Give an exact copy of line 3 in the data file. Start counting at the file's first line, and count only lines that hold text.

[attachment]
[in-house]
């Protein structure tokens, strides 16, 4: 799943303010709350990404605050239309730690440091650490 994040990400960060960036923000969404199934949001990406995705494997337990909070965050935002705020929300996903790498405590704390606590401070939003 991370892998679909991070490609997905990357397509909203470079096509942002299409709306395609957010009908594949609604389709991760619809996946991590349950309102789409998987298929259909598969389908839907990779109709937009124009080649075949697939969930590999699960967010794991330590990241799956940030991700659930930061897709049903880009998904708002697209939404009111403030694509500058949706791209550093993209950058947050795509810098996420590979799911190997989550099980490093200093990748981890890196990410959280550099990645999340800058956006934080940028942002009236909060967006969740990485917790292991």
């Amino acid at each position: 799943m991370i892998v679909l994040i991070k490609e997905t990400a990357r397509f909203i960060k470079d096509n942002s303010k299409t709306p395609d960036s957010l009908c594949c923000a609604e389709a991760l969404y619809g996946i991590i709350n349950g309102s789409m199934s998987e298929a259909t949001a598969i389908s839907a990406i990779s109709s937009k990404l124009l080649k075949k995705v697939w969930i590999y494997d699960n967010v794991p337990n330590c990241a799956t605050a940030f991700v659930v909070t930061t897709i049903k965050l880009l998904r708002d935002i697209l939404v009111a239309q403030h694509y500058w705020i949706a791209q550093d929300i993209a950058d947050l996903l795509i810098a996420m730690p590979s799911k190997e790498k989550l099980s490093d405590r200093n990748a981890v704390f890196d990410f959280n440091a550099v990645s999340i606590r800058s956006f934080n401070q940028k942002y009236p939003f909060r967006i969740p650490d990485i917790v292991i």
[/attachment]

């Amino acid at each position: 799943m991370i892998v679909l994040i991070k490609e997905t990400a990357r397509f909203i960060k470079d096509n942002s303010k299409t709306p395609d960036s957010l009908c594949c923000a609604e389709a991760l969404y619809g996946i991590i709350n349950g309102s789409m199934s998987e298929a259909t949001a598969i389908s839907a990406i990779s109709s937009k990404l124009l080649k075949k995705v697939w969930i590999y494997d699960n967010v794991p337990n330590c990241a799956t605050a940030f991700v659930v909070t930061t897709i049903k965050l880009l998904r708002d935002i697209l939404v009111a239309q403030h694509y500058w705020i949706a791209q550093d929300i993209a950058d947050l996903l795509i810098a996420m730690p590979s799911k190997e790498k989550l099980s490093d405590r200093n990748a981890v704390f890196d990410f959280n440091a550099v990645s999340i606590r800058s956006f934080n401070q940028k942002y009236p939003f909060r967006i969740p650490d990485i917790v292991i």